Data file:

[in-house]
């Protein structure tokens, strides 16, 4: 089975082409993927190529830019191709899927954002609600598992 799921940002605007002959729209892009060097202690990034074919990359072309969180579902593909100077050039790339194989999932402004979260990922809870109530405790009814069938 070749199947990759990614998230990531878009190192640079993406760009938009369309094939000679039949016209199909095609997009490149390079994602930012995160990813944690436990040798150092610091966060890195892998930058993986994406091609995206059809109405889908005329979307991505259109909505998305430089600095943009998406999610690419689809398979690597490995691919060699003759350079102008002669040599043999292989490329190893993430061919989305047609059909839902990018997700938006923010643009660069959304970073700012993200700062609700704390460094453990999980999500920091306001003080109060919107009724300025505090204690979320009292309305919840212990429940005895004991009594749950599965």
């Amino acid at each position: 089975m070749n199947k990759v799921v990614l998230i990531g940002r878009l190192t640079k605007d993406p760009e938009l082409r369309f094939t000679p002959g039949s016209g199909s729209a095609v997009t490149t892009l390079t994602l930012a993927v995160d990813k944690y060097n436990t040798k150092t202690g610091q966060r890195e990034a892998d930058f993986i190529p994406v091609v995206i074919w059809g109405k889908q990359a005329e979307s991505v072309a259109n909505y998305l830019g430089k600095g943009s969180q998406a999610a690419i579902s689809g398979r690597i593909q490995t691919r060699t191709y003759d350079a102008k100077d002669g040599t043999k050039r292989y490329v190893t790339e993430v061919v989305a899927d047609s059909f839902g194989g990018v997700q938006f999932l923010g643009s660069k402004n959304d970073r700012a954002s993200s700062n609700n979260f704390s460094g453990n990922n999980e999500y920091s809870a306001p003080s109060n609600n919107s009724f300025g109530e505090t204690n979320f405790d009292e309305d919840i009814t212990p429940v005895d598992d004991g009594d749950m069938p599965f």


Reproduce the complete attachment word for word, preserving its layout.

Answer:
[in-house]
């Protein structure tokens, strides 16, 4: 089975082409993927190529830019191709899927954002609600598992 799921940002605007002959729209892009060097202690990034074919990359072309969180579902593909100077050039790339194989999932402004979260990922809870109530405790009814069938 070749199947990759990614998230990531878009190192640079993406760009938009369309094939000679039949016209199909095609997009490149390079994602930012995160990813944690436990040798150092610091966060890195892998930058993986994406091609995206059809109405889908005329979307991505259109909505998305430089600095943009998406999610690419689809398979690597490995691919060699003759350079102008002669040599043999292989490329190893993430061919989305047609059909839902990018997700938006923010643009660069959304970073700012993200700062609700704390460094453990999980999500920091306001003080109060919107009724300025505090204690979320009292309305919840212990429940005895004991009594749950599965």
């Amino acid at each position: 089975m070749n199947k990759v799921v990614l998230i990531g940002r878009l190192t640079k605007d993406p760009e938009l082409r369309f094939t000679p002959g039949s016209g199909s729209a095609v997009t490149t892009l390079t994602l930012a993927v995160d990813k944690y060097n436990t040798k150092t202690g610091q966060r890195e990034a892998d930058f993986i190529p994406v091609v995206i074919w059809g109405k889908q990359a005329e979307s991505v072309a259109n909505y998305l830019g430089k600095g943009s969180q998406a999610a690419i579902s689809g398979r690597i593909q490995t691919r060699t191709y003759d350079a102008k100077d002669g040599t043999k050039r292989y490329v190893t790339e993430v061919v989305a899927d047609s059909f839902g194989g990018v997700q938006f999932l923010g643009s660069k402004n959304d970073r700012a954002s993200s700062n609700n979260f704390s460094g453990n990922n999980e999500y920091s809870a306001p003080s109060n609600n919107s009724f300025g109530e505090t204690n979320f405790d009292e309305d919840i009814t212990p429940v005895d598992d004991g009594d749950m069938p599965f």